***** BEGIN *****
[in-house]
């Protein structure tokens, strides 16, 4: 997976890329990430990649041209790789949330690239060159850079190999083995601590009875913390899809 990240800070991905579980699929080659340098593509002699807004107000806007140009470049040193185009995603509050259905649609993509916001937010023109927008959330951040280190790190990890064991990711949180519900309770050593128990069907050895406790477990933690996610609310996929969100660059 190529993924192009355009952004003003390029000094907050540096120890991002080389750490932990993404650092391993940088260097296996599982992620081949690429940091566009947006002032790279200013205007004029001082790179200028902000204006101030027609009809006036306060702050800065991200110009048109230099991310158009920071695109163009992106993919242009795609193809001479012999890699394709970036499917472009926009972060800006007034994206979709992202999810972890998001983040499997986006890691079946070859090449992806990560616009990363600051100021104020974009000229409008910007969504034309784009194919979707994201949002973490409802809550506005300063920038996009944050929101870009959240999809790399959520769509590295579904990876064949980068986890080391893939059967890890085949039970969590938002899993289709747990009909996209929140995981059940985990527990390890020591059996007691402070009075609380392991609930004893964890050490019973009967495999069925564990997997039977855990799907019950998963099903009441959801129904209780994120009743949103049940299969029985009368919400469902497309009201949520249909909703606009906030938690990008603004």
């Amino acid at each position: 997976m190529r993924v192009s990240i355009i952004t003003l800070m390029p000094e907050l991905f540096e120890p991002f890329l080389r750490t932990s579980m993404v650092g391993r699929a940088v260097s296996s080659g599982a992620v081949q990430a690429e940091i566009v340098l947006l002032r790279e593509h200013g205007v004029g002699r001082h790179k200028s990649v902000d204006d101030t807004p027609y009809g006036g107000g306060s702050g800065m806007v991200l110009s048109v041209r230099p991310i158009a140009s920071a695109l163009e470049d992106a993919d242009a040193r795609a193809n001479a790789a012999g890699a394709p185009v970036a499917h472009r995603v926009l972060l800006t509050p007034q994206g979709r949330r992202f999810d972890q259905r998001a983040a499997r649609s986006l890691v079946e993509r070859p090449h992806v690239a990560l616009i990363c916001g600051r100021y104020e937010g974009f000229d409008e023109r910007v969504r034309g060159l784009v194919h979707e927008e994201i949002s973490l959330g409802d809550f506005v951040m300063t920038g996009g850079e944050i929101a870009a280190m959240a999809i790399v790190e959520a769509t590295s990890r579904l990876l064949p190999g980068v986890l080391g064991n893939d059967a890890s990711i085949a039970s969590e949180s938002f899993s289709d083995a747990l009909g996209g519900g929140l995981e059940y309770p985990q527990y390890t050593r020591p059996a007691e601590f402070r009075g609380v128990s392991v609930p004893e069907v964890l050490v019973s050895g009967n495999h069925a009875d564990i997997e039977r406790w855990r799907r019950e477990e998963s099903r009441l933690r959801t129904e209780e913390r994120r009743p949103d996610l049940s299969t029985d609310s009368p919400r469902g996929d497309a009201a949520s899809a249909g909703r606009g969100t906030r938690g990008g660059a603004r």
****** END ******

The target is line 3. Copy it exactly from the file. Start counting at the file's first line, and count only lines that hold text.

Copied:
């Amino acid at each position: 997976m190529r993924v192009s990240i355009i952004t003003l800070m390029p000094e907050l991905f540096e120890p991002f890329l080389r750490t932990s579980m993404v650092g391993r699929a940088v260097s296996s080659g599982a992620v081949q990430a690429e940091i566009v340098l947006l002032r790279e593509h200013g205007v004029g002699r001082h790179k200028s990649v902000d204006d101030t807004p027609y009809g006036g107000g306060s702050g800065m806007v991200l110009s048109v041209r230099p991310i158009a140009s920071a695109l163009e470049d992106a993919d242009a040193r795609a193809n001479a790789a012999g890699a394709p185009v970036a499917h472009r995603v926009l972060l800006t509050p007034q994206g979709r949330r992202f999810d972890q259905r998001a983040a499997r649609s986006l890691v079946e993509r070859p090449h992806v690239a990560l616009i990363c916001g600051r100021y104020e937010g974009f000229d409008e023109r910007v969504r034309g060159l784009v194919h979707e927008e994201i949002s973490l959330g409802d809550f506005v951040m300063t920038g996009g850079e944050i929101a870009a280190m959240a999809i790399v790190e959520a769509t590295s990890r579904l990876l064949p190999g980068v986890l080391g064991n893939d059967a890890s990711i085949a039970s969590e949180s938002f899993s289709d083995a747990l009909g996209g519900g929140l995981e059940y309770p985990q527990y390890t050593r020591p059996a007691e601590f402070r009075g609380v128990s392991v609930p004893e069907v964890l050490v019973s050895g009967n495999h069925a009875d564990i997997e039977r406790w855990r799907r019950e477990e998963s099903r009441l933690r959801t129904e209780e913390r994120r009743p949103d996610l049940s299969t029985d609310s009368p919400r469902g996929d497309a009201a949520s899809a249909g909703r606009g969100t906030r938690g990008g660059a603004r």